Eight years ago, on the strength of a phonecall from Fremantle's general manager of player management Brad Lloyd, Alex Silvagni resolved to pursue the childhood dream he thought long gone.
It was the summer of 2009, three years after Silvagni’s name had been passed over at the national draft, at a time when the boy from Pakenham was chasing the leather for Casey Scorpions.
Silvagni didn’t need to be asked twice.
“If you’re passionate and driven there are no barriers you can’t overcome,” he said recently, in reflecting on the decision to act on the lifeline Lloyd threw at him.
“I had to move away from family and across the country, to another state I hadn’t been before, and although I wasn’t young this was still a daunting experience. But playing League football was what I wanted to do, I didn’t want to be haunted by the question ‘What if?”, and while there were no guarantees I decided ‘I want to give this everything I’ve got’.”
The defining moment came in a subsequent intra-club match when Silvagni stood Matthew Pavlich no less. As Silvagni recalled: "I took marks on him and played pretty well, and I remember thinking at the time ‘Okay, I can match it with a genuine superstar of the game’. That gave me a real belief in my capabilities at AFL level".
Silvagni had seized the moment, and was duly taken by the Dockers with their second selection as a rookie in 2010. Come the opening round, he debuted with another journeyman Michael Barlow, and the injury-cruelled Anthony Morabito, earning Adelaide’s Taylor Walker as his first opponent on Subiaco Oval.
Silvagni’s 53 senior appearances through seven seasons at Fremantle were littered with highs and lows as the dependable backman, to quote HG and Roy, lived the dream.
Alex Silvagni as a Docker. (Photo: AFL Media)
And yet, no game gave him greater enjoyment than his last in Western Australia – the 2016 WAFL Grand Final – when he did his bit to secure Peel Thunder’s first premiership.
“I’d missed 14 or 15 weeks through injury, but managed three or four games to qualify for the WAFL team,” Silvagni said.
“I was fortunate to be part of a really great group of guys who were driven and excited at the prospect of being part of Peel’s first premiership. Very few of us had won a Premiership before - young blokes and old blokes from 18 to 31 – and they were 'in' just as we were 'in'.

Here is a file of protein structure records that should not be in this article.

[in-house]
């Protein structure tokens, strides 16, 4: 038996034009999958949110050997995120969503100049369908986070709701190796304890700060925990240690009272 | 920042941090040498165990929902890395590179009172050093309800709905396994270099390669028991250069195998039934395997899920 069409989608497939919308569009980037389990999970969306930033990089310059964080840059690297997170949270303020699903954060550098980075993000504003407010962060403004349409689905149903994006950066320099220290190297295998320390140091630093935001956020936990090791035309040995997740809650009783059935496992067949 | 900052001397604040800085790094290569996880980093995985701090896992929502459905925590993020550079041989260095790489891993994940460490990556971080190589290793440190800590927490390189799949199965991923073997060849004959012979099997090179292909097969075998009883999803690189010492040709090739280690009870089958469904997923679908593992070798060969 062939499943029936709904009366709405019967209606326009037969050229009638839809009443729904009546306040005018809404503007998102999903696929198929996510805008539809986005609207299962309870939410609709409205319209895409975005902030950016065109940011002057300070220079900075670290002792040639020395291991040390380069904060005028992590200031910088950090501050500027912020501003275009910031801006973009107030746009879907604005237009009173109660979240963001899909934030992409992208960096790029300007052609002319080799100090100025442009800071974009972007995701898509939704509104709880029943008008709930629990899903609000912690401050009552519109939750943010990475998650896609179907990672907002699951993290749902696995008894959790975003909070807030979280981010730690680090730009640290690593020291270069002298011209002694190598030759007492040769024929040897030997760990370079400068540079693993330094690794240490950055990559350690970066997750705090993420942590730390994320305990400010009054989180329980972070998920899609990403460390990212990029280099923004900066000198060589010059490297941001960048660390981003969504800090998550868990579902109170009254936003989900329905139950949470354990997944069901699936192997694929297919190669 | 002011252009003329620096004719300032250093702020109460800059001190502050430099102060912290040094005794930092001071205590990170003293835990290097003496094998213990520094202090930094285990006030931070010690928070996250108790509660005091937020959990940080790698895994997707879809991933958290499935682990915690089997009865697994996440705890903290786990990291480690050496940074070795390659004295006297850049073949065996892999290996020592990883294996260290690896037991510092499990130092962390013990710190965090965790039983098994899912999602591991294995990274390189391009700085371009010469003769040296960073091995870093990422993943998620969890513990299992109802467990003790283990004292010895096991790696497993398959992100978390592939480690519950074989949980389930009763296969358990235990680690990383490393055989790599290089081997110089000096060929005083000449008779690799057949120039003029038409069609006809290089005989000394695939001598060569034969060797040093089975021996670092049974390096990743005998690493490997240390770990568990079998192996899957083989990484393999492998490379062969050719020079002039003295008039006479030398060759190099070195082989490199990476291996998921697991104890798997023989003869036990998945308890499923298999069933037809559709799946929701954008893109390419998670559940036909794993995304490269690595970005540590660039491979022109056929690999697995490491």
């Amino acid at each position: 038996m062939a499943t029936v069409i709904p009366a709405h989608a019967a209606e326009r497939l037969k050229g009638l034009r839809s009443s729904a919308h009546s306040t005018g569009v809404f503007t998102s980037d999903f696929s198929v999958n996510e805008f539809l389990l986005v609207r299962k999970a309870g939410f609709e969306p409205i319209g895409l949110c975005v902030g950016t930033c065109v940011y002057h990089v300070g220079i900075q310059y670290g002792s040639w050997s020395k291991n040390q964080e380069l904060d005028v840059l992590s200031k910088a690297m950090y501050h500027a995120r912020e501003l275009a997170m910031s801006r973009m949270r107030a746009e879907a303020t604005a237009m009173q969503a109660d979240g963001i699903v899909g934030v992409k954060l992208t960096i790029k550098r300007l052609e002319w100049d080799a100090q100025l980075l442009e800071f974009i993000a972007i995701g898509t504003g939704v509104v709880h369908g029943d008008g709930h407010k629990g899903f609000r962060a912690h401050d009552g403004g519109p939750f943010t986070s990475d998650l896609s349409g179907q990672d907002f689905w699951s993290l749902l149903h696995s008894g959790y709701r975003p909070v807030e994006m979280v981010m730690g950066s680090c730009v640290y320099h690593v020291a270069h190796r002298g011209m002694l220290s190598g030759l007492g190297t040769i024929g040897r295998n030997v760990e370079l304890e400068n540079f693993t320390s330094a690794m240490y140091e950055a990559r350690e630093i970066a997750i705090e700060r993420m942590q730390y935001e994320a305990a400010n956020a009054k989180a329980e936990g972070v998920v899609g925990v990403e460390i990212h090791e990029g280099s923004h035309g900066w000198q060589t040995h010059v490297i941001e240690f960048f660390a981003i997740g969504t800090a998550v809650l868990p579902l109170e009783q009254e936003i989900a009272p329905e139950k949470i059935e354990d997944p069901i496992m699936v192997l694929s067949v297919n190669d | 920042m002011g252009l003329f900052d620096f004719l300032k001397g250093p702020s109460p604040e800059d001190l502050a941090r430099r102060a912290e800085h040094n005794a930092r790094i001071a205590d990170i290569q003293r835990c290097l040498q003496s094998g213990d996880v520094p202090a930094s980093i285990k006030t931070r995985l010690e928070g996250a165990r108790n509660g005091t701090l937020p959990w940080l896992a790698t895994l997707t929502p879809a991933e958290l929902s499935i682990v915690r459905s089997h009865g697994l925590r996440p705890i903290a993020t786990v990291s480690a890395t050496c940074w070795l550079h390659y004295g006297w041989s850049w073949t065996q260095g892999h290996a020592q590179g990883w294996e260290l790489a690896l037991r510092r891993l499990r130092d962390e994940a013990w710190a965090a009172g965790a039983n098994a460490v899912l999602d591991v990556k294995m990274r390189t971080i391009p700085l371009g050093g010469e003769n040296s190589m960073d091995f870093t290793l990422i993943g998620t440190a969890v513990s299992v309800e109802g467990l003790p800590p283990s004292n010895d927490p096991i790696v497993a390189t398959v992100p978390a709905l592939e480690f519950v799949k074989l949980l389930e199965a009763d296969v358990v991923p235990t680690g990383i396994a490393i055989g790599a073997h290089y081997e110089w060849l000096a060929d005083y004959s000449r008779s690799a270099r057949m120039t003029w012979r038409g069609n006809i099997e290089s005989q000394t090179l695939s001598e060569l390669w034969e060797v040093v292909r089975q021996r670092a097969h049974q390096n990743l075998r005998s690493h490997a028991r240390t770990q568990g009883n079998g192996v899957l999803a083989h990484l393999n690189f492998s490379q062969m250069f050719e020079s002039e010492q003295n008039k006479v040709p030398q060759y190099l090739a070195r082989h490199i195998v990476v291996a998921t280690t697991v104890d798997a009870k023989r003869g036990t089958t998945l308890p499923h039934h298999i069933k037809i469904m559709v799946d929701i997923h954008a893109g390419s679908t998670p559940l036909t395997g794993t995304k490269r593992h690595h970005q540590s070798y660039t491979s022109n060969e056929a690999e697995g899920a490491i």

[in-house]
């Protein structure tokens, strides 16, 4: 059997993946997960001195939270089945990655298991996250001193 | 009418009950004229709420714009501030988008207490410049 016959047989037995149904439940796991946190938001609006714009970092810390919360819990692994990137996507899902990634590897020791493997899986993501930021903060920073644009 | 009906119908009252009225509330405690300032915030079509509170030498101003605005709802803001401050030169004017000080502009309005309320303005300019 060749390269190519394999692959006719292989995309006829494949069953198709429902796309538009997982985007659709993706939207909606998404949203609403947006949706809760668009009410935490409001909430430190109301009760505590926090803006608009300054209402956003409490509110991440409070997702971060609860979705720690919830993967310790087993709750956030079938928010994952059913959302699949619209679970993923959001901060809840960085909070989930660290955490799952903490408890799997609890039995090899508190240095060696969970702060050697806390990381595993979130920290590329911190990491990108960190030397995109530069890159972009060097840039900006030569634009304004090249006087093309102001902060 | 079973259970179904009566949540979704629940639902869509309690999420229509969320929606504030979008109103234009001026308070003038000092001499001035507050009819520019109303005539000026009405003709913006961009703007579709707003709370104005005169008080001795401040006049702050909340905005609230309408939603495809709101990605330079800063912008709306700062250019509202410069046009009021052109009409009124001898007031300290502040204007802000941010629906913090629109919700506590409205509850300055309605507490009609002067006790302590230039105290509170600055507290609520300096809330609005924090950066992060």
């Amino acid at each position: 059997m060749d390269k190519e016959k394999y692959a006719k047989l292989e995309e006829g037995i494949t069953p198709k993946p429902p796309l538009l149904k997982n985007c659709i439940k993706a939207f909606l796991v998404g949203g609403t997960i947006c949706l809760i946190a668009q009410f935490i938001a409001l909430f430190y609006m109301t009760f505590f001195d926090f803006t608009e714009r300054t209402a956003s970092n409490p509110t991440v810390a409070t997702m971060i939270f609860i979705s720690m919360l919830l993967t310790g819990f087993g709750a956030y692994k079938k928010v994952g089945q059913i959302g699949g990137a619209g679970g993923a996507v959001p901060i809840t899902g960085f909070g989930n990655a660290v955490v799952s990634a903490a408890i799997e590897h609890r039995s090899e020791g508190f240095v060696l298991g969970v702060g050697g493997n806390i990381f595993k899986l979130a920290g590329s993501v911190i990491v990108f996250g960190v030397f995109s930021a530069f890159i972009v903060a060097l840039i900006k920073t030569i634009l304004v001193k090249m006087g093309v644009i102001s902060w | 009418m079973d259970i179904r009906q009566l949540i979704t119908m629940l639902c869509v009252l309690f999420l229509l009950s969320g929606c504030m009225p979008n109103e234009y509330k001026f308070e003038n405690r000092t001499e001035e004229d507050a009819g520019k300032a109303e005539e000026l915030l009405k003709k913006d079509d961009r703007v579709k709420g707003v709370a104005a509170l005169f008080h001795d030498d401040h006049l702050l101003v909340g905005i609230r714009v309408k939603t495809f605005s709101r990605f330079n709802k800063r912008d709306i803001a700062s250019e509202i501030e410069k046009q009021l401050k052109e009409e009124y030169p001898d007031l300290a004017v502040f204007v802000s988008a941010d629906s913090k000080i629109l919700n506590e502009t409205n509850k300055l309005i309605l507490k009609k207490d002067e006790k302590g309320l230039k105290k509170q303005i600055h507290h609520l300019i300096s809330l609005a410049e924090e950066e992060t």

“That whole finals series was fantastic. For me it was exhilarating and enjoyable, and I don’t think I’d felt as happy in football terms since my first season playing AFL.”
Fast forward eight years, and Silvagni has again traversed the Nullabor - albeit under vastly different circumstances.
“I was under no illusions that my time at Freo was coming to an end, what with the new direction of the club on the back of a very poor season, which was totally understandable,” Silvagni said philosophically.
Seizing the moment, he readied for life beyond the game. In Perth he completed his MBA and firmed up his business interests, amongst them a football academy in partnership with his old ‘Freo’ contemporary and good friend Matt de Boer.
And then came the Lloydesque call from his second cousin in October.
“Stephen (Silvagni) rang me to ask how I was going and where I believe I now stood in a football context,” Silvagni recalled. “At that time I wasn’t completely sure what I wanted to do, that maybe I was done with my football, and maybe it was time to move on and pursue other interests
“But the chat with Stephen and subsequent discussions with my family and fiancée Lindsay changed my perspective. It made me realise that I had unfinished business in football and didn’t want to go out the way I did at AFL level.
“It also made me realise that I still had a lot to offer the young kids given my experiences at AFL level and how empowering and rewarding it would be to impart knowledge and help them out - and at the same time keep the dream alive.”
In terms of his character, Silvagni is truly measured. Perhaps his capacity to keep it all in perspective is based on his understanding of the true hardships his paternal grandfather Vittorio Silvagni doubtlessly encountered as a Northern Italian migrant; and similarly his mother Sherry, who as a teenage girl of Anglo-Indian descent, bade farewell to the tea plantations of Madras for a two-acre property in Pakenham.
Now at Carlton, Silvagni has set himself the clichéd “week by week” objective. At 29 (he was born three days after the Blues rolled Hawthorn in the ’87 Grand Final), and having come off a difficult year with injury, he can’t afford to look too far ahead.
“I want to play every game and try to achieve something with this group, which I know is driven and well led,” Silvagni said.
“It’s a young group, although I don’t like using the word ‘young’ because it can often be used as an excuse and a cop-out – and as we saw last year with the Bulldogs, the competition’s evened out.”
Alex Silvagni hits the track in the navy blue. (Photo: AFL Media)
So as he turns the page of a new chapter in his football life, Alex Silvagni will continue to draw on his own life experiences – and stay true to two quotes which have stuck with him throughout.
The first is attributed to the Geelong premiership captain Tom Harley in an address to eight Fremantle footballers (Silvagni included) in a leadership development meeting in Melbourne in 2011; the second, to the Australian Lieutenant General David Morrison two years later.
“I remember a comment (from Harley) along the lines of ‘Make sure your own backyard’s clean before you seek standards from others’," Silvagni said.
“For me that tied in with what the Lieutenant said: 'The standard you walk by is the standard you accept’.”